Congressional District # 06
SCHMALZ DUMPEPA ID# WID980820096
Last Updated: February, 2015
The Schmalz Dump site, located in the Town of Harrison, Calumet County, Wisconsin, covers three-quarters acre near the northern shore of Lake Winnebago. The ten and one-half acre site includes the capped seven-acre dump, three acres of adjacent property, and a half-acre wetland. Unauthorized dumping occurred at the site from 1968 to 1979. In 1972 through 1973, fly ash and bottom ash from a utility company were disposed of on the site. In 1978 through 1979, building demolition debris, contaminated with polychlorinated biphenyls (PCBs), was disposed of on the site. The property adjacent to the dump does not contain waste material from the dump and is not covered by the impermeable cap. The Site is bound to north and west by what were historically wetlands that have been filled for commercial development. Sixty residences and businesses are located within 1,000 feet of the site. A wetland borders the east side of the Site. A railroad right-of-way is on the southern border. South of the railroad tracks is a residential area called Waverly Beach. In 1984, all residences in the Waverly Beach area were connected to the City of Menasha water system. A number of residents still have private wells, but use them only for watering yards and other outdoor purposes.
Site ResponsibilityRemedial actions were implemented using federal funds. PRPs have reimbursed some federal costs. The site is being addressed through state actions.
Threats and ContaminantsGroundwater is contaminated by lead and chromium; soil, sediments, and surface water were contaminated with heavy metals and PCBs. A health threat would exist if the site or site groundwater was developed for residential usage in the future.
In 1985, the United States Environmental Protection Agency (EPA) constructed a fence around the site. In 1988, EPA excavated and removed 3,500 cubic yards of PCB-contaminated soil and sediments. From 1984 to 1987, U.S. EPA conducted a remedial investigation/feasibility study at the site. In 1989 and 1993, private parties entered consent decrees with EPA to reimburse past costs.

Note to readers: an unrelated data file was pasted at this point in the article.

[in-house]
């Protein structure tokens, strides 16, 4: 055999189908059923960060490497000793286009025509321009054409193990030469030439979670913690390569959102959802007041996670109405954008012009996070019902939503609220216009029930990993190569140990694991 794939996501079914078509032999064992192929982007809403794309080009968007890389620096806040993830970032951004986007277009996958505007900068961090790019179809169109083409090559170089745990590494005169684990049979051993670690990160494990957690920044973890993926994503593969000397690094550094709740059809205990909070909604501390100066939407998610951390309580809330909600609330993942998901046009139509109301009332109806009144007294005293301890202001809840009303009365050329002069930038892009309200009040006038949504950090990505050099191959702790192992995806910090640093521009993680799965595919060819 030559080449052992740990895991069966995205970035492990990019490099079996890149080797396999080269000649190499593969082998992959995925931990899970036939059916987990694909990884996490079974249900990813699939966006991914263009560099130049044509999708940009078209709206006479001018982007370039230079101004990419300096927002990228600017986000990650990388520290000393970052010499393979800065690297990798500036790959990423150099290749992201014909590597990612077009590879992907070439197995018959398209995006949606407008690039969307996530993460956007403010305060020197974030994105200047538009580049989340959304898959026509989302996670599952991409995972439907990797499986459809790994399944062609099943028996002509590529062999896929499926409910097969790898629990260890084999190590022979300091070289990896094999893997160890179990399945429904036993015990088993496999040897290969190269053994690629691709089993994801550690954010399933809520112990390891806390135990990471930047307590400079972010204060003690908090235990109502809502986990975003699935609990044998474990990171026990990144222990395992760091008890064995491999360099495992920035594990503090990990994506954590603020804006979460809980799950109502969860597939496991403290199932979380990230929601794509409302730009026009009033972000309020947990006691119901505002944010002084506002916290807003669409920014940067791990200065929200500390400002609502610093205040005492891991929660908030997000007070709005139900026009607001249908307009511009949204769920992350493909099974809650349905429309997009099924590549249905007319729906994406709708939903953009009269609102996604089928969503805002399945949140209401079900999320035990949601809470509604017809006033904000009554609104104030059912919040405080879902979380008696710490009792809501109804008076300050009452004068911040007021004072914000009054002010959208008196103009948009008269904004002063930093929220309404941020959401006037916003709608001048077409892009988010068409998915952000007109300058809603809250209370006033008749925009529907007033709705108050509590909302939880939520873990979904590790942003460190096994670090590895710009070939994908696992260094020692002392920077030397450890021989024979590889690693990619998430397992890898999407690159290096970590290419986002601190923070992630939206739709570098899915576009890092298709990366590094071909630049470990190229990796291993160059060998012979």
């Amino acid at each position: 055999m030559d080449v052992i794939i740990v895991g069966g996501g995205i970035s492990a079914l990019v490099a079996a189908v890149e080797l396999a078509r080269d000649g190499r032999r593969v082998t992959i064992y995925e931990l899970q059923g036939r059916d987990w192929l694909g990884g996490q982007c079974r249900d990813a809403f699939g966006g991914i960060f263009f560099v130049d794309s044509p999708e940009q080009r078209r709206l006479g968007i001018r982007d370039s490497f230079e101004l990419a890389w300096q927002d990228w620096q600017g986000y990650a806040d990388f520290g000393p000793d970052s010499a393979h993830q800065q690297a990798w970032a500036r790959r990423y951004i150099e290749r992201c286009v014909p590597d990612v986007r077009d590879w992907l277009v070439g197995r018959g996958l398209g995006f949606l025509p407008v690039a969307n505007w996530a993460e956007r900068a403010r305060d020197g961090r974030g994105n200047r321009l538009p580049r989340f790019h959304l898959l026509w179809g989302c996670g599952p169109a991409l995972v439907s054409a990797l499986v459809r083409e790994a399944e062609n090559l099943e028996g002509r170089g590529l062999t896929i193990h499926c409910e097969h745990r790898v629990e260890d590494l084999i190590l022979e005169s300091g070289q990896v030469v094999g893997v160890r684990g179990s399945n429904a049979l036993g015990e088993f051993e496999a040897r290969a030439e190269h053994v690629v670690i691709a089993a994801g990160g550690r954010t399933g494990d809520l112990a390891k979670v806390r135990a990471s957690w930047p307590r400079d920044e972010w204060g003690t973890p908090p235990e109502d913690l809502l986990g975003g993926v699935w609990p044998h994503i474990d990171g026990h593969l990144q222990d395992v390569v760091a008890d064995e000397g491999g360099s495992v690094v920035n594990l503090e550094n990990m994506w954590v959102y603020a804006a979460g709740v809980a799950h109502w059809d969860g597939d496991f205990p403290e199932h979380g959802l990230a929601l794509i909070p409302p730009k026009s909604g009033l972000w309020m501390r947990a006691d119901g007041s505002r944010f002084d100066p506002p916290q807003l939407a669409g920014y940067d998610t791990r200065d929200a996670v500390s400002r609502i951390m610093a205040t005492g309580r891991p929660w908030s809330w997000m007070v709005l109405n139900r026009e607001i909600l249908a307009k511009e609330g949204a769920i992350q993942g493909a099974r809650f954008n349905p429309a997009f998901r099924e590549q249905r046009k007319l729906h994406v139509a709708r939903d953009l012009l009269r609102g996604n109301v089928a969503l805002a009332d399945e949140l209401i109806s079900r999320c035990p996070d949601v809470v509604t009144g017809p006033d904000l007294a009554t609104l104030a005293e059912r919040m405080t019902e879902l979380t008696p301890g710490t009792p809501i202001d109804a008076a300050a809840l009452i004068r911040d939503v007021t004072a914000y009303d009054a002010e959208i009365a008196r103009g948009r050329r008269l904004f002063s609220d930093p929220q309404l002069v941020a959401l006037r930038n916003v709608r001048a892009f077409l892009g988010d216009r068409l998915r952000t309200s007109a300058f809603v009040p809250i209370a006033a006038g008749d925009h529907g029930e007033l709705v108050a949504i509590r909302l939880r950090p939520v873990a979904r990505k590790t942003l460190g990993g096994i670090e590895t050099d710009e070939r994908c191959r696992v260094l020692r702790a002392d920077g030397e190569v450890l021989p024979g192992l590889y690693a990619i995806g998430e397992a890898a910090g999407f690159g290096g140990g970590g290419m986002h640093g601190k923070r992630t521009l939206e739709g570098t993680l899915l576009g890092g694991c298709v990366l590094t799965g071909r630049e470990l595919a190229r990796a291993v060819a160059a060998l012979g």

In 1994 through 1995, EPA constructed the final remedial action, which primarily consisted of installation of a low-permeability soil cover over the site. The State of Wisconsin will be conducting the long-term operation and maintenance of the site. EPA and the Wisconsin Department of Natural Resources (WDNR) completed a second five-year review in September 2003.
A third Five Year Review was completed by EPA on August 22, 2008. The remedy was found to be funtioning as intended. Institutional Controls are being evaluated to determine their effectiveness for the long-term stewardship of the remedy. WDNR will prepare an IC Plan to ensure that effective ICs are implemented and enforced.
WDNR is conducting annual groundwater sampling at the site to confirm that the groundwater contaminants remain below the Wisconsin drinking water standards.
On June 9, 2011 the Sitewide Ready-for-Anticipated Use (SWRAU) was signed.
The next five-year review is due August 2013.
On August 12, 2013 the fifth Five Year Review was signed. The remedy is still protective of human health and the environment. The state continues to ensure that the ICs are effective.
No digital information is available for this section.
Community InvolvementNo digital information is available for this section.
Congressional InterestNo digital information is available for this section.
Property ReuseNo digital information is available for this section.
ContactsRemedial Project Manager, U.S. EPA
pamela molitor (firstname.lastname@example.org)
Community Involvement Coordinator, U.S. EPA